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Fei Hsien Wang: No disclosure data submitted.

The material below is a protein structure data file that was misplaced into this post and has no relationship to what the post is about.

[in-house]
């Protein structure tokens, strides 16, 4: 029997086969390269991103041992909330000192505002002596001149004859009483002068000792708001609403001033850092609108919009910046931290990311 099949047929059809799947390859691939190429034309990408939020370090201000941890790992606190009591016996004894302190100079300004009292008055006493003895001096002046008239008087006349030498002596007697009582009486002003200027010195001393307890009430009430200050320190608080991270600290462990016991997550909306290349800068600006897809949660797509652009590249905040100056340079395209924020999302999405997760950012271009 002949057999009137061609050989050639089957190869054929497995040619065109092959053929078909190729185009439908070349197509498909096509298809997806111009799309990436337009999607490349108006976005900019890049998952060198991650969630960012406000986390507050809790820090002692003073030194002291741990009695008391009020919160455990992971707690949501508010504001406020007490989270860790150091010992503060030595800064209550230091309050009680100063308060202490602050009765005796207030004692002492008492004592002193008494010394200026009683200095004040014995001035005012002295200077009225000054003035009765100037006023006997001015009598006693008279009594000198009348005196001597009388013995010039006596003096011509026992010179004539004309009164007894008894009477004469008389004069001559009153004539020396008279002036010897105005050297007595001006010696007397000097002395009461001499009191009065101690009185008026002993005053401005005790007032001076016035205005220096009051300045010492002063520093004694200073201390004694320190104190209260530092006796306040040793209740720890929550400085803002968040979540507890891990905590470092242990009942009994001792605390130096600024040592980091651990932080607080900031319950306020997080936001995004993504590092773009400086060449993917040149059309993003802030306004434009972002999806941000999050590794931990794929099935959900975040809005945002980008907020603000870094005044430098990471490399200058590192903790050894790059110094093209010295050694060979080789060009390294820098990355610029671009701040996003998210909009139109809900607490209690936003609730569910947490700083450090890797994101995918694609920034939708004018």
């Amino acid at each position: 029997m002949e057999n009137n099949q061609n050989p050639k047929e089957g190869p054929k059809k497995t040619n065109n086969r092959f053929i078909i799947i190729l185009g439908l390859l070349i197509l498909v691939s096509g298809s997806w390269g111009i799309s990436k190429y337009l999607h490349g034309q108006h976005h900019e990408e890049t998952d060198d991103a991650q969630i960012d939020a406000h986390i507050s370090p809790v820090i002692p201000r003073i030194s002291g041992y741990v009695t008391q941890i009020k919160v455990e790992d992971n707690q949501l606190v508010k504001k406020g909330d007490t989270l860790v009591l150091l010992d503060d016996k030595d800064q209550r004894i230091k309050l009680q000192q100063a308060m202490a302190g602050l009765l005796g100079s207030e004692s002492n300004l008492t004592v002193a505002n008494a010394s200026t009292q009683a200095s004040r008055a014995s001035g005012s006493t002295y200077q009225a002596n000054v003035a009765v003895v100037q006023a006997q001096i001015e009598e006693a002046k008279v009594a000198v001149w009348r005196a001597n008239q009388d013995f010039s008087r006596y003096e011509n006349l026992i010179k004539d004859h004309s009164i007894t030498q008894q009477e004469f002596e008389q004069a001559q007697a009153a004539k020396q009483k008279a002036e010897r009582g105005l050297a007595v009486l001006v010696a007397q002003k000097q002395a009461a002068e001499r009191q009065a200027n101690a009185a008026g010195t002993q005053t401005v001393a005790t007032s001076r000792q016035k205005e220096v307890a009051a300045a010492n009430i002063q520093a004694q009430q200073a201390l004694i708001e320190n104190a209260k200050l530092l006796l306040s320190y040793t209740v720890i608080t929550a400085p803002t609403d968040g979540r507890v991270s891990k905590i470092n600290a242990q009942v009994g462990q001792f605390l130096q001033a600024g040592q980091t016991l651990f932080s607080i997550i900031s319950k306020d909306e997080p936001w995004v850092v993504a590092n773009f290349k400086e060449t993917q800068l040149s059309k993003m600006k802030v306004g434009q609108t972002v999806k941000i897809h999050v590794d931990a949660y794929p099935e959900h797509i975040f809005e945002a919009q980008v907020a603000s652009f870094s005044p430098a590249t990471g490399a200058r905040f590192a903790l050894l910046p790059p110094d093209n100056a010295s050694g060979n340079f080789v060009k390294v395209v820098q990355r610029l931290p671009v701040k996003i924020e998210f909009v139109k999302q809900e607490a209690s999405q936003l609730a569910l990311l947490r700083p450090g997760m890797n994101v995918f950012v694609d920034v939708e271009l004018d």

Since the second half of the nineteenth century, Western food—mostly British and French food—gradually acquired a place in the Chinese gastronomic world. As Western restaurants in treaty ports became trendy social space, imported canned foods and sodas were consumed as exotic luxury, many progressive intellectuals and social reformers regarded appreciating and practicing Western foodways a mean to modernize Chinese society. Cookbooks of Western food in Chinese published at the turn of the century were seen as a branch of “Western Learning,” and Western recipes appearing in women’s magazines and home economic manuals in the 1920s and 30s continued to reinforce the cultural values and benefit of Western food. While cultural historians have so far discussed the modernization discourses expressed in these texts, this paper shifts the focus to the largely unexamined substance of such culinary texts— the recipes themselves. Analyzing the recipes for Western food in Chinese found in Qing literati jottings (biji), cookbooks compiled by late Qing missionaries and treaty-port publishers, as well as recipes collections in early Republican print media, it traces the changing formulation of these recipes and explores seemingly practical but foreign knowledge was un/transmitted via formulaic texts: how did the authors of these recipes instruct their readers who might never have Western food before to prepare and cook Western food? How were the unfamiliar Western cooking technique and ingredients explained? What kind of appropriations and modifications were made to accommodate the Chinese kitchen and taste?